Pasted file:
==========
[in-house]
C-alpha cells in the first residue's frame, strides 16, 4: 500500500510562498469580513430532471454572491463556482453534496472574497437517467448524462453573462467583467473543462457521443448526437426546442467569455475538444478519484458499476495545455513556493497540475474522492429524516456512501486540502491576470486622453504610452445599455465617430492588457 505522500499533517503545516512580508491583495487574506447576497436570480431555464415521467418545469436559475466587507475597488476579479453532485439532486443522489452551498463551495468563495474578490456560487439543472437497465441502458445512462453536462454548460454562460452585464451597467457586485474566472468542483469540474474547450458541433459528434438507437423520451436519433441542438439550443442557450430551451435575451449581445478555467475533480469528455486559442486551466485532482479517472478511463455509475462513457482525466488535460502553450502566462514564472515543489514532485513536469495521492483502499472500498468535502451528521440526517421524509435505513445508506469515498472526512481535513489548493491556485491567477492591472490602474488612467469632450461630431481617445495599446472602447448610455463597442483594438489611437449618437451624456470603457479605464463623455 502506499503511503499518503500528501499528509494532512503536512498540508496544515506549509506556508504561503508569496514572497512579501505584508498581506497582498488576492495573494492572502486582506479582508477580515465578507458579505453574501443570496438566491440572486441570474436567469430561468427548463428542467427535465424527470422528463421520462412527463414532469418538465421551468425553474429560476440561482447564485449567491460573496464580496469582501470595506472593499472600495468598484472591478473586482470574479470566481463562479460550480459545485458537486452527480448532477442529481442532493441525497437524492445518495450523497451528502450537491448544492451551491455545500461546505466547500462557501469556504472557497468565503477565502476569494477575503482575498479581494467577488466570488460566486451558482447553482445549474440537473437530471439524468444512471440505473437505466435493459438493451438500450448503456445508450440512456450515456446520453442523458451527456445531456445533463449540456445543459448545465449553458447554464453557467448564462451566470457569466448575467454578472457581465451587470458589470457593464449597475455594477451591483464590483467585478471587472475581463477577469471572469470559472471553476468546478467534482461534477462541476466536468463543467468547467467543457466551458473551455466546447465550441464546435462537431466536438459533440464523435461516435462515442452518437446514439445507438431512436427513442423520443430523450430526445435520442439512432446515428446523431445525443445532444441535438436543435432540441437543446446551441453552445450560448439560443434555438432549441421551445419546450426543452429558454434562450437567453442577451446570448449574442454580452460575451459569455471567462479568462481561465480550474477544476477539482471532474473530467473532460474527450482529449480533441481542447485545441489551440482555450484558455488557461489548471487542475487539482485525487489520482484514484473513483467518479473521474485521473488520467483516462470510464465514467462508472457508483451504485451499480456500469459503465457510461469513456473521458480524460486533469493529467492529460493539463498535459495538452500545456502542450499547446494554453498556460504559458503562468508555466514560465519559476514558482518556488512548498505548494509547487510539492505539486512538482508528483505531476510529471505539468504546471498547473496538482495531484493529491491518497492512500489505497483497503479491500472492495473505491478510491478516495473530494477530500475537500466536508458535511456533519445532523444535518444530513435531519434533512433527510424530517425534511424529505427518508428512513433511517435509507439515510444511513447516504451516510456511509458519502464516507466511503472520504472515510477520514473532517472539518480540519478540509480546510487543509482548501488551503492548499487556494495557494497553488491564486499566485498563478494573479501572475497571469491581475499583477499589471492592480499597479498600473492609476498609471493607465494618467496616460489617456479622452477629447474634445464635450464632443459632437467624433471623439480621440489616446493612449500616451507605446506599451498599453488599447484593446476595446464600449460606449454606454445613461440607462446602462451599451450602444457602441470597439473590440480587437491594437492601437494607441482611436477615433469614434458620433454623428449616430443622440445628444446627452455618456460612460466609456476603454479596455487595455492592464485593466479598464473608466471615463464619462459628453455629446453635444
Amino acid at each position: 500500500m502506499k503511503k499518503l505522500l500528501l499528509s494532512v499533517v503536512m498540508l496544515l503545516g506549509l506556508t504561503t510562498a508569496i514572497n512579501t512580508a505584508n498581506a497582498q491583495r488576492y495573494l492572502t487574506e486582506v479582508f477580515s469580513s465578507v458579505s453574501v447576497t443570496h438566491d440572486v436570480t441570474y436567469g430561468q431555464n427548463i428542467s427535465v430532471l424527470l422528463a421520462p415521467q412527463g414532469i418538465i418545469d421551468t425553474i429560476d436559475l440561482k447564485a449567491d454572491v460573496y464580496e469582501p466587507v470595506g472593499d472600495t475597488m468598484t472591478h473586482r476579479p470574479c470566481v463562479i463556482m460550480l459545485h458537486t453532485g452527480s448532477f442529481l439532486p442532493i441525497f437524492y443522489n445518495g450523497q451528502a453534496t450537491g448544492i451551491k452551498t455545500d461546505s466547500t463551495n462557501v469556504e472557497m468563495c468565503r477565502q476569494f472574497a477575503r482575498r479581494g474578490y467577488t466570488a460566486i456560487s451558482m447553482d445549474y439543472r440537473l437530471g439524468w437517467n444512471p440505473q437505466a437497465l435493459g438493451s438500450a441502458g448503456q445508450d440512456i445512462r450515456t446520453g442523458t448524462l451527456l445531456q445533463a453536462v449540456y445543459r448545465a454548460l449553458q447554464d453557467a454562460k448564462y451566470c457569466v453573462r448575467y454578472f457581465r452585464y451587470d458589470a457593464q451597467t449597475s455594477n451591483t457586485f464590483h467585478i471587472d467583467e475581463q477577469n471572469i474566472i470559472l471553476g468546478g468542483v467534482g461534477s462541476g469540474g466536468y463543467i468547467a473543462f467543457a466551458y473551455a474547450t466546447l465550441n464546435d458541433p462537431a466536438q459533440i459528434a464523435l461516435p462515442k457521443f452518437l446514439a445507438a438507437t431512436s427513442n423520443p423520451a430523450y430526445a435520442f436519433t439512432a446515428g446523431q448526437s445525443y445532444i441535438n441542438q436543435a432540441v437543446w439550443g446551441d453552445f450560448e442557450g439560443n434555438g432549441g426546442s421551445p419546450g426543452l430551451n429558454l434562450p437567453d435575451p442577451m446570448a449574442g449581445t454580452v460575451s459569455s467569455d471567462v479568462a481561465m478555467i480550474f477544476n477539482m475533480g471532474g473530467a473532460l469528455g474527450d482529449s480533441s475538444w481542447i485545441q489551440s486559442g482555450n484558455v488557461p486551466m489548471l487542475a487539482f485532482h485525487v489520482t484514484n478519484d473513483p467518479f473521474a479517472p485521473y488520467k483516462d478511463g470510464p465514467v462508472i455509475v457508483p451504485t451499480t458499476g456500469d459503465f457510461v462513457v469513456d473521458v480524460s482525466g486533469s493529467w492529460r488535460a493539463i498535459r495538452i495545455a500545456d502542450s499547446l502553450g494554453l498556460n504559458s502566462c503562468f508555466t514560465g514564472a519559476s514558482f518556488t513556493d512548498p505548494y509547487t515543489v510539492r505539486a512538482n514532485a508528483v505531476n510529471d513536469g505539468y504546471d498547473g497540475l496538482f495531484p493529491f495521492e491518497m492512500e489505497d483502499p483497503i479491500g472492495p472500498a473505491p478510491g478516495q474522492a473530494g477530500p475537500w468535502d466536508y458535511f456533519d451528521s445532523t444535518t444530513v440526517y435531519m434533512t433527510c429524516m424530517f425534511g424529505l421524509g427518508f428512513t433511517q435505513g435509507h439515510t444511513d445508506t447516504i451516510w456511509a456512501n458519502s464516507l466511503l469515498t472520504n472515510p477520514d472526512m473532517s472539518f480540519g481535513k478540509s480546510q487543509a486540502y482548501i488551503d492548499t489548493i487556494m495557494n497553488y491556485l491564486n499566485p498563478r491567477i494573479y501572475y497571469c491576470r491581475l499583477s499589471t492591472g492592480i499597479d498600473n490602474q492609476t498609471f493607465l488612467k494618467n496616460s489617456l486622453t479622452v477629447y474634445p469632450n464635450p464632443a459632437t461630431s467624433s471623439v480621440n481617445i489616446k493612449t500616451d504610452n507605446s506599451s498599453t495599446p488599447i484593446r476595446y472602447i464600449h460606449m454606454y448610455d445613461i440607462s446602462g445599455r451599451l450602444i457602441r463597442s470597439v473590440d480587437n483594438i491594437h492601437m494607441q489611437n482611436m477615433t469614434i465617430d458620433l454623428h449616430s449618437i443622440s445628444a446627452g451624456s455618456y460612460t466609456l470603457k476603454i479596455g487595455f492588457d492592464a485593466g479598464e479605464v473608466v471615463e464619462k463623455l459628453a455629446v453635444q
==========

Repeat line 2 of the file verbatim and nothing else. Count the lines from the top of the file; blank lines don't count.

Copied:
C-alpha cells in the first residue's frame, strides 16, 4: 500500500510562498469580513430532471454572491463556482453534496472574497437517467448524462453573462467583467473543462457521443448526437426546442467569455475538444478519484458499476495545455513556493497540475474522492429524516456512501486540502491576470486622453504610452445599455465617430492588457 505522500499533517503545516512580508491583495487574506447576497436570480431555464415521467418545469436559475466587507475597488476579479453532485439532486443522489452551498463551495468563495474578490456560487439543472437497465441502458445512462453536462454548460454562460452585464451597467457586485474566472468542483469540474474547450458541433459528434438507437423520451436519433441542438439550443442557450430551451435575451449581445478555467475533480469528455486559442486551466485532482479517472478511463455509475462513457482525466488535460502553450502566462514564472515543489514532485513536469495521492483502499472500498468535502451528521440526517421524509435505513445508506469515498472526512481535513489548493491556485491567477492591472490602474488612467469632450461630431481617445495599446472602447448610455463597442483594438489611437449618437451624456470603457479605464463623455 502506499503511503499518503500528501499528509494532512503536512498540508496544515506549509506556508504561503508569496514572497512579501505584508498581506497582498488576492495573494492572502486582506479582508477580515465578507458579505453574501443570496438566491440572486441570474436567469430561468427548463428542467427535465424527470422528463421520462412527463414532469418538465421551468425553474429560476440561482447564485449567491460573496464580496469582501470595506472593499472600495468598484472591478473586482470574479470566481463562479460550480459545485458537486452527480448532477442529481442532493441525497437524492445518495450523497451528502450537491448544492451551491455545500461546505466547500462557501469556504472557497468565503477565502476569494477575503482575498479581494467577488466570488460566486451558482447553482445549474440537473437530471439524468444512471440505473437505466435493459438493451438500450448503456445508450440512456450515456446520453442523458451527456445531456445533463449540456445543459448545465449553458447554464453557467448564462451566470457569466448575467454578472457581465451587470458589470457593464449597475455594477451591483464590483467585478471587472475581463477577469471572469470559472471553476468546478467534482461534477462541476466536468463543467468547467467543457466551458473551455466546447465550441464546435462537431466536438459533440464523435461516435462515442452518437446514439445507438431512436427513442423520443430523450430526445435520442439512432446515428446523431445525443445532444441535438436543435432540441437543446446551441453552445450560448439560443434555438432549441421551445419546450426543452429558454434562450437567453442577451446570448449574442454580452460575451459569455471567462479568462481561465480550474477544476477539482471532474473530467473532460474527450482529449480533441481542447485545441489551440482555450484558455488557461489548471487542475487539482485525487489520482484514484473513483467518479473521474485521473488520467483516462470510464465514467462508472457508483451504485451499480456500469459503465457510461469513456473521458480524460486533469493529467492529460493539463498535459495538452500545456502542450499547446494554453498556460504559458503562468508555466514560465519559476514558482518556488512548498505548494509547487510539492505539486512538482508528483505531476510529471505539468504546471498547473496538482495531484493529491491518497492512500489505497483497503479491500472492495473505491478510491478516495473530494477530500475537500466536508458535511456533519445532523444535518444530513435531519434533512433527510424530517425534511424529505427518508428512513433511517435509507439515510444511513447516504451516510456511509458519502464516507466511503472520504472515510477520514473532517472539518480540519478540509480546510487543509482548501488551503492548499487556494495557494497553488491564486499566485498563478494573479501572475497571469491581475499583477499589471492592480499597479498600473492609476498609471493607465494618467496616460489617456479622452477629447474634445464635450464632443459632437467624433471623439480621440489616446493612449500616451507605446506599451498599453488599447484593446476595446464600449460606449454606454445613461440607462446602462451599451450602444457602441470597439473590440480587437491594437492601437494607441482611436477615433469614434458620433454623428449616430443622440445628444446627452455618456460612460466609456476603454479596455487595455492592464485593466479598464473608466471615463464619462459628453455629446453635444